Thankfully, there's a number of solutions.
The GHCi debugger provides a way of inspecting code.
:b Nsets a break point in the loaded module at a specific line. Taking the anagrams example I set
anagrams <-anagramList wordfile.
anagramsOf :: String -> IO ()
anagramsOf word = do
anagrams <- anagramList wordfile
putStrLn (show (Map.lookup (stringToKey word) anagrams))
When the program is run and the breakpoint is hit we get the following:
Stopped at anagrams.hs:31:2-57
_result :: IO () = _
anagrams :: Map String (Set String) = _
word :: String = _
[anagrams.hs:31:2-57] *Main> :list
30 anagrams <- anagramList wordfile
31 putStrLn (show (Map.lookup (stringToKey word) anagrams))
:listis used to list of the free variables in scope (
word) and these are available to inspect in the debugger.
_resultis a binding for the result expression. Once you've hit a breakpoint, you can use use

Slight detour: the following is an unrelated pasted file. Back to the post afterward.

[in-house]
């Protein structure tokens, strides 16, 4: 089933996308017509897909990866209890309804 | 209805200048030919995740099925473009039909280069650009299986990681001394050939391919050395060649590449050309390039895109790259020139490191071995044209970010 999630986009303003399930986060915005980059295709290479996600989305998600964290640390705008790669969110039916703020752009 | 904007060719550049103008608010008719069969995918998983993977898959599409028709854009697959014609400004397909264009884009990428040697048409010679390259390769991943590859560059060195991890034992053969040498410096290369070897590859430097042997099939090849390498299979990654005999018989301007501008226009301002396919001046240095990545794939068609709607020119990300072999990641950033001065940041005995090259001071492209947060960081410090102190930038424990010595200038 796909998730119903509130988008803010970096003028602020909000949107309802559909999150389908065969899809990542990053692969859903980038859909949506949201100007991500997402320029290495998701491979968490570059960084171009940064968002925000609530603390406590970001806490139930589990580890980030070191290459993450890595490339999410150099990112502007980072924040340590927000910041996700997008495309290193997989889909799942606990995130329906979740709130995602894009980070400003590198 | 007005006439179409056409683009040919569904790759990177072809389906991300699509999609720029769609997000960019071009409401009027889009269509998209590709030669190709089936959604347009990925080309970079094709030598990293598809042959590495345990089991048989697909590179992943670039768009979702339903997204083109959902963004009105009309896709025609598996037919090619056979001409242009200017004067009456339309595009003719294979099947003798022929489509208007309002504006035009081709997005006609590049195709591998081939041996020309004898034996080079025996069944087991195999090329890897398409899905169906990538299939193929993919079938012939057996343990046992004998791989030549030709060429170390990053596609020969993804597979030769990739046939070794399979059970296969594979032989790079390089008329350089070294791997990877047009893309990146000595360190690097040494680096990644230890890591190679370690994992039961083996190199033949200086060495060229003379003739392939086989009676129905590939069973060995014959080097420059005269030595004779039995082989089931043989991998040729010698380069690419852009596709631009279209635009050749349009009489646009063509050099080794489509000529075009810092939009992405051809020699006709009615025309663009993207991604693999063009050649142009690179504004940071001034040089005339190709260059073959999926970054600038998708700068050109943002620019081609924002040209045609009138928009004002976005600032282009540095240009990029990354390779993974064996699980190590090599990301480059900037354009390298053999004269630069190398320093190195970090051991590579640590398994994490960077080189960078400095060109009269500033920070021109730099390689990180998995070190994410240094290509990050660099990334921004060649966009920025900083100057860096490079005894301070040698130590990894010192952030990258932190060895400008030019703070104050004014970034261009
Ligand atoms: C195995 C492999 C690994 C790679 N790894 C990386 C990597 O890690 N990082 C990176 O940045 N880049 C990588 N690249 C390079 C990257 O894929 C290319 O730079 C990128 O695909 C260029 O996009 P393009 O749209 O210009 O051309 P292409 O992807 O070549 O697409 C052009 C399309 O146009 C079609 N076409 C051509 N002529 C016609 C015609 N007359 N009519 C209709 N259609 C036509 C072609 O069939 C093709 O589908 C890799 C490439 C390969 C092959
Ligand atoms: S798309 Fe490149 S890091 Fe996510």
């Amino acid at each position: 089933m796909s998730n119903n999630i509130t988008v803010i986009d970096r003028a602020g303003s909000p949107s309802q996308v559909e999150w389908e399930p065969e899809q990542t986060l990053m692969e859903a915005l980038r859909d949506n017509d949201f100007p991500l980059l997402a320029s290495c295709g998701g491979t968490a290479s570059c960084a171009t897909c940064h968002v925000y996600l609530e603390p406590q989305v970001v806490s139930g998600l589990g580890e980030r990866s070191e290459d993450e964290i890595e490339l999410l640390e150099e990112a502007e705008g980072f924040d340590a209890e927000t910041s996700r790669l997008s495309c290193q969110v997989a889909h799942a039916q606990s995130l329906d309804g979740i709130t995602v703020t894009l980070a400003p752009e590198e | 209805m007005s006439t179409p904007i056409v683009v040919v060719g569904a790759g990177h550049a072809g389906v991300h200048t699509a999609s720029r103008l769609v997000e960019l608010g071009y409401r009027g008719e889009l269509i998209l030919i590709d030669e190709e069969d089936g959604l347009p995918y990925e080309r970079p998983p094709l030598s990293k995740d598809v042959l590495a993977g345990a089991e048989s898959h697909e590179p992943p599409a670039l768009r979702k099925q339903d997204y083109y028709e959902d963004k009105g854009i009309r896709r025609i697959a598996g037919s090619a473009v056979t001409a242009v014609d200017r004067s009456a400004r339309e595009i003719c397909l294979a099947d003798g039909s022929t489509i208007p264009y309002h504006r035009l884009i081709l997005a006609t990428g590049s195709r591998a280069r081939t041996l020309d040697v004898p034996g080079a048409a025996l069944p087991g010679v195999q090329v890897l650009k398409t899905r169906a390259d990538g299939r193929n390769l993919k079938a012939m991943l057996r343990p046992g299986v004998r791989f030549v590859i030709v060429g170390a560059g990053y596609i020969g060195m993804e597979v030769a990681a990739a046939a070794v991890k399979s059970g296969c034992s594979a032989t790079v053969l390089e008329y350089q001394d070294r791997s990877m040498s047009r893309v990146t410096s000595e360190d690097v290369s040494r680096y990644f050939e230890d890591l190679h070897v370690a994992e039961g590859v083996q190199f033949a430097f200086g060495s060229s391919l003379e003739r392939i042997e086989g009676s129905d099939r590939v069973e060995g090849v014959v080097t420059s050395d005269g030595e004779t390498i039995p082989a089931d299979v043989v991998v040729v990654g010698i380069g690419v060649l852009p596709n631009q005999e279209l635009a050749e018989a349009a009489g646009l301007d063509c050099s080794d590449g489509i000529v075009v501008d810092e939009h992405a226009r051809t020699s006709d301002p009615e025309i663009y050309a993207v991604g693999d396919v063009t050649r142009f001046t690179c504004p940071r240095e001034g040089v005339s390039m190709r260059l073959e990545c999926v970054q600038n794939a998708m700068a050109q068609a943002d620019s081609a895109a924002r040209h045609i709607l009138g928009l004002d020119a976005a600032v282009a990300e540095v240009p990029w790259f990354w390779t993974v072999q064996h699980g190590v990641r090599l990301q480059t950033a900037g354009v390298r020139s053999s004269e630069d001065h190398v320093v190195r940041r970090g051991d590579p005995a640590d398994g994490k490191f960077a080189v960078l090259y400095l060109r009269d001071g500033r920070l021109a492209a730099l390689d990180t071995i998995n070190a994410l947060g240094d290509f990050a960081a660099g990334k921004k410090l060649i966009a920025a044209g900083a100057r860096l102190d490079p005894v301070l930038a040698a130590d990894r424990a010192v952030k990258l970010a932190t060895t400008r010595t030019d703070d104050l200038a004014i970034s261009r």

:traceto continue to the next breakpoint, recording the history as you go along.
:forwardallow you to go up and down the list of evaluated expressions and inspect each one.
The Haskell Wiki has a section devoted to debugging which brought me to the Debug.Trace module. This allows you to print some text and return the evaluation of the next expression e.g.
Debug.Trace.trace "1+1=" (1 + 1).
Initially, I couldn't understand how the type of
String -> a -> a, but then I found
System.IO.Unsafe. It comes with a large health warning that it doesn't enforce ordering on IO and it's type unsafe. Evil, yet useful (at least to write the trace functions).